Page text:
American Eagle is changing its corporate name to Envoy Airlines, the carrier announced Tuesday.
How does this effect you as a traveler? Not at all, actually.
The brand American Eagle remains, so every commuter jet you fly as part of an American Airlines itinerary will remain painted just as it is now. Only the actual name of the parent company American Eagle is changing. So in the future, you’ll be on an American Eagle flight operated by Envoy Airlines.
The reason for this is a bit complicated, as many of my readers know. There are two matters at work here. One is that there is a company based in Texas called American Eagle Airlines, which operates flights under the American Eagle brand. The second is that there are other commuter airlines, such as Skywest Airlines and Chautauqua Airlines, that are entirely independent companies but brand their flights as American Eagle. Presumably, this causes confusion. And that confusion will now be alleviated.
“Our people and our company – which is one the largest regional carriers in the world with some of the best people in our business – deserve a name that is all our own,” said Pedro Fabregas, the president and CEO of American Eagle Airlines, in a statement. “By taking on the Envoy name, we can better differentiate ourselves from the competition and better market ourselves. This is important for both our people and our company as we further expand our ground handling business.”
American Airlines plans to open a new 2,400 square foot Admirals Club in January at its American Eagle terminal at Los Angeles International Airport, according to an internal email. The club will be the airline’s second at LAX.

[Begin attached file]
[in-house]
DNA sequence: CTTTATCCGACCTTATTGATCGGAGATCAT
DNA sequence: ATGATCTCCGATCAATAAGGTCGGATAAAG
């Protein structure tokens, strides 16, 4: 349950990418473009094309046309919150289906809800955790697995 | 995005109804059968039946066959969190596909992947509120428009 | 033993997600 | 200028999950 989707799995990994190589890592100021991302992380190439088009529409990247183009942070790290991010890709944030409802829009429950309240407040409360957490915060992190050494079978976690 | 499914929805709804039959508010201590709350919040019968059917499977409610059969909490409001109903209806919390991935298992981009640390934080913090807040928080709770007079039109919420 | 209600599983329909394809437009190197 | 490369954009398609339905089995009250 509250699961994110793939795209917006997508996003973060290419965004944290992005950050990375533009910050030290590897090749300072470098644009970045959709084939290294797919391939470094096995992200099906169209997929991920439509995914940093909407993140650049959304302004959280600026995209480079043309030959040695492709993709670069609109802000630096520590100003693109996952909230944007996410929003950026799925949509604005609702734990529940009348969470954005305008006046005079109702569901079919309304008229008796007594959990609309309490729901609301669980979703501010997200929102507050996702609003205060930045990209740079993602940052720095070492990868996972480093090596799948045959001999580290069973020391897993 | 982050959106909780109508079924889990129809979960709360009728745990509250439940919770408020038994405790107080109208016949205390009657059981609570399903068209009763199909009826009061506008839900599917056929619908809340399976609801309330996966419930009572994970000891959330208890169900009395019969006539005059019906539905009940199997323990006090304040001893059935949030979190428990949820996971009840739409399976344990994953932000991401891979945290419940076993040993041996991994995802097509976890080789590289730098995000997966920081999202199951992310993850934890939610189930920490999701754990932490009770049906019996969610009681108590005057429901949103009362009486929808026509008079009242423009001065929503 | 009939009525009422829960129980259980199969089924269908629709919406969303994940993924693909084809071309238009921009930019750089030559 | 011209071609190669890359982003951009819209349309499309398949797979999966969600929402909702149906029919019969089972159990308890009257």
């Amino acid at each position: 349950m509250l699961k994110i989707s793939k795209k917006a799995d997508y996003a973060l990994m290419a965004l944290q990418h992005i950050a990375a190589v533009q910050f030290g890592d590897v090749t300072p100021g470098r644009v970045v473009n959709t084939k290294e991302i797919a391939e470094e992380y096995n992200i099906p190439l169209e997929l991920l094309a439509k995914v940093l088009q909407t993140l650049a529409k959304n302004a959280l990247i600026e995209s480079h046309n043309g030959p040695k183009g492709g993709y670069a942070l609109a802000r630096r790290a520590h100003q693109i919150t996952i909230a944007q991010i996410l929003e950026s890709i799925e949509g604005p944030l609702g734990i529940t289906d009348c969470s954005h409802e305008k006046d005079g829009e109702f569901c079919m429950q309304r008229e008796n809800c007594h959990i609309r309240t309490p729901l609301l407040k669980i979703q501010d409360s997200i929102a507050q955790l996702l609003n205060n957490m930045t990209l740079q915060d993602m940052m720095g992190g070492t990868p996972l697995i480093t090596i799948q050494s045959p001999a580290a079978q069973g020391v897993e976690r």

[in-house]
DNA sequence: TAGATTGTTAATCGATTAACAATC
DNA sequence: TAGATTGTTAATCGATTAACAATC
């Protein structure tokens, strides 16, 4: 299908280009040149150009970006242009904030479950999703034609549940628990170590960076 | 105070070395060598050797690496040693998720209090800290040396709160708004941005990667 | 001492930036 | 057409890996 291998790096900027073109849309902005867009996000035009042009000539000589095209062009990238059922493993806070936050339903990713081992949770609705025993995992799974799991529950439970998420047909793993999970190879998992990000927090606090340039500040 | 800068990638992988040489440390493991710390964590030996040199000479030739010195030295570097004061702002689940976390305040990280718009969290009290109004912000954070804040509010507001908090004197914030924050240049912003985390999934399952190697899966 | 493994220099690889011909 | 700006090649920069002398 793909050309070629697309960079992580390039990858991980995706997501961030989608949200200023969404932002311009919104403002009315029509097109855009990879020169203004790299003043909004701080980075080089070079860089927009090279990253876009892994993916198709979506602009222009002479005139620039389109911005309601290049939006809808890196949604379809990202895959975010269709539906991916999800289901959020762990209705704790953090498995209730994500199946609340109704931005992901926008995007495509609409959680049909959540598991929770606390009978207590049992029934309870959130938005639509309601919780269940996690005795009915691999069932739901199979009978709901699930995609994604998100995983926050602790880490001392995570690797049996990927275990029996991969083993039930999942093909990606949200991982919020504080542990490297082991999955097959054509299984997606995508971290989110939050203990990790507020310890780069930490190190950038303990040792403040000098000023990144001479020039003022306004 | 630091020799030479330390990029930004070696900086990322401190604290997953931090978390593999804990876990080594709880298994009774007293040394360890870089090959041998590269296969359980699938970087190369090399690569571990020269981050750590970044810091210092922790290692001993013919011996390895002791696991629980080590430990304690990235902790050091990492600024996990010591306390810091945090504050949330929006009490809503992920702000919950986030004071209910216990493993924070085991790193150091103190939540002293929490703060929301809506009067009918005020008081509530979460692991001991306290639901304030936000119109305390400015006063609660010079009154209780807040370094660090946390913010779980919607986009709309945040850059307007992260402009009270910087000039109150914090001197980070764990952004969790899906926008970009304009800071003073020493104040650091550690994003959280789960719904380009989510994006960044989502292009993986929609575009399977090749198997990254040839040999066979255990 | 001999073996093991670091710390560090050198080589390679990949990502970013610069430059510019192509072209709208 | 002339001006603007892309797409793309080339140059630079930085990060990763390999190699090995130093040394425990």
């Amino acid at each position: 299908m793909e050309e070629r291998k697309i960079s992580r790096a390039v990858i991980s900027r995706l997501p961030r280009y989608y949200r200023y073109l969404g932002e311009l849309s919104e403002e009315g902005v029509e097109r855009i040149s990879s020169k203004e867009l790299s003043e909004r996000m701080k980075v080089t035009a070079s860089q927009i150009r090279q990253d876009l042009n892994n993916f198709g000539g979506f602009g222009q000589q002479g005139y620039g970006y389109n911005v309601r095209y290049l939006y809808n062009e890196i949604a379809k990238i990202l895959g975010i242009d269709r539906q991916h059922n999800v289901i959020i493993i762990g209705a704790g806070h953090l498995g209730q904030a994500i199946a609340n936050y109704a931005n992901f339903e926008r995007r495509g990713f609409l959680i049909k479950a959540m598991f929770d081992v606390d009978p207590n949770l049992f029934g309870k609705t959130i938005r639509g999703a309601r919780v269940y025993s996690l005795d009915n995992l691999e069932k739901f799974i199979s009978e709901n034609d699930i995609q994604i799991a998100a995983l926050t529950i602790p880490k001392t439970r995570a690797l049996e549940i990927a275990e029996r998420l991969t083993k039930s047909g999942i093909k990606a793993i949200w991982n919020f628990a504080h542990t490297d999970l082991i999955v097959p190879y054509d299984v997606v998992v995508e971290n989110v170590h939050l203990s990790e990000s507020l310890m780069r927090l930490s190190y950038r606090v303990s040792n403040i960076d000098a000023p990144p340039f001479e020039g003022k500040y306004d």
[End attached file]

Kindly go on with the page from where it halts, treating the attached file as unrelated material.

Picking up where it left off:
Also in the email, American plans to reopen a tunnel connecting its own Terminal 4 with Delta’s Terminal 5 as soon as early September. That means passengers will be able to freely move between Terminals 4,5,6,7 without having to re-clear security. Of special benefit for American: Its passengers will be able to much more easily connect to flights on codeshare partner Alaska Airlines, which operates in Terminal 6.
The internal email suggests the tunnel would have opened already but that fire inspectors found that the alarm system is obsolete and needs to be replaced. A thread on the popular message board Flyertalk.com suggests that tunnel has been closed since just after Sept. 11, 2001. Apparently post 9/11 security concerns were to blame.
Eventually, American’s Terminal 4 also will be connected inside security to the new Tom Bradley International Terminal, giving passengers from Terminals 4 through 8 easier connections to international flights. The internal email suggests that that project will be completed in fourth quarter 2015, though airport construction timeline estimates are notoriously fickle.
When the connector to the Bradley Terminal opens, American will have access to four gates at the facility. American will be the first domestic airline to use the international terminal, the email states. American officials have long complained that they do not have enough gates in their facility, so this should help alleviate that crunch.